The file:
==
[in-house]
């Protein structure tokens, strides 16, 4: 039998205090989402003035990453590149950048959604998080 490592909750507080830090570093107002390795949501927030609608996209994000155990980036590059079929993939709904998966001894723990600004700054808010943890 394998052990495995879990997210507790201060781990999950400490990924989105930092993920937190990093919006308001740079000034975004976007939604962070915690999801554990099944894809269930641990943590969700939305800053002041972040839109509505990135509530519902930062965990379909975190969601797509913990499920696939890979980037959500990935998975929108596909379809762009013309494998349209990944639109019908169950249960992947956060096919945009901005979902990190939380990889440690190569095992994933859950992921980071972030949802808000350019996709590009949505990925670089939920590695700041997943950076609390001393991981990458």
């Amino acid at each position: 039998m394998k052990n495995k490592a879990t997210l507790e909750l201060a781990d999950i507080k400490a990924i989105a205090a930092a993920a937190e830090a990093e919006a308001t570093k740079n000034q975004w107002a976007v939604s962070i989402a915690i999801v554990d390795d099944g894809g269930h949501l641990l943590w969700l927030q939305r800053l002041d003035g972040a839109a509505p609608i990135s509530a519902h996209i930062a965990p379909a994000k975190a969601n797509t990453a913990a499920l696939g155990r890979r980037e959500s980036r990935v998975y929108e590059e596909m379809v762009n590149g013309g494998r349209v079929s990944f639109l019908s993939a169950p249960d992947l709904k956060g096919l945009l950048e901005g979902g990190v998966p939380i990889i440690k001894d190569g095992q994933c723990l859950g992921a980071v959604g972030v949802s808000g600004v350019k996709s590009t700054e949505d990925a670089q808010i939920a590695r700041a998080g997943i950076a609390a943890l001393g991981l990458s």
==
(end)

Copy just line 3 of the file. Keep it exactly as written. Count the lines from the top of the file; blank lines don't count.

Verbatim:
């Amino acid at each position: 039998m394998k052990n495995k490592a879990t997210l507790e909750l201060a781990d999950i507080k400490a990924i989105a205090a930092a993920a937190e830090a990093e919006a308001t570093k740079n000034q975004w107002a976007v939604s962070i989402a915690i999801v554990d390795d099944g894809g269930h949501l641990l943590w969700l927030q939305r800053l002041d003035g972040a839109a509505p609608i990135s509530a519902h996209i930062a965990p379909a994000k975190a969601n797509t990453a913990a499920l696939g155990r890979r980037e959500s980036r990935v998975y929108e590059e596909m379809v762009n590149g013309g494998r349209v079929s990944f639109l019908s993939a169950p249960d992947l709904k956060g096919l945009l950048e901005g979902g990190v998966p939380i990889i440690k001894d190569g095992q994933c723990l859950g992921a980071v959604g972030v949802s808000g600004v350019k996709s590009t700054e949505d990925a670089q808010i939920a590695r700041a998080g997943i950076a609390a943890l001393g991981l990458s």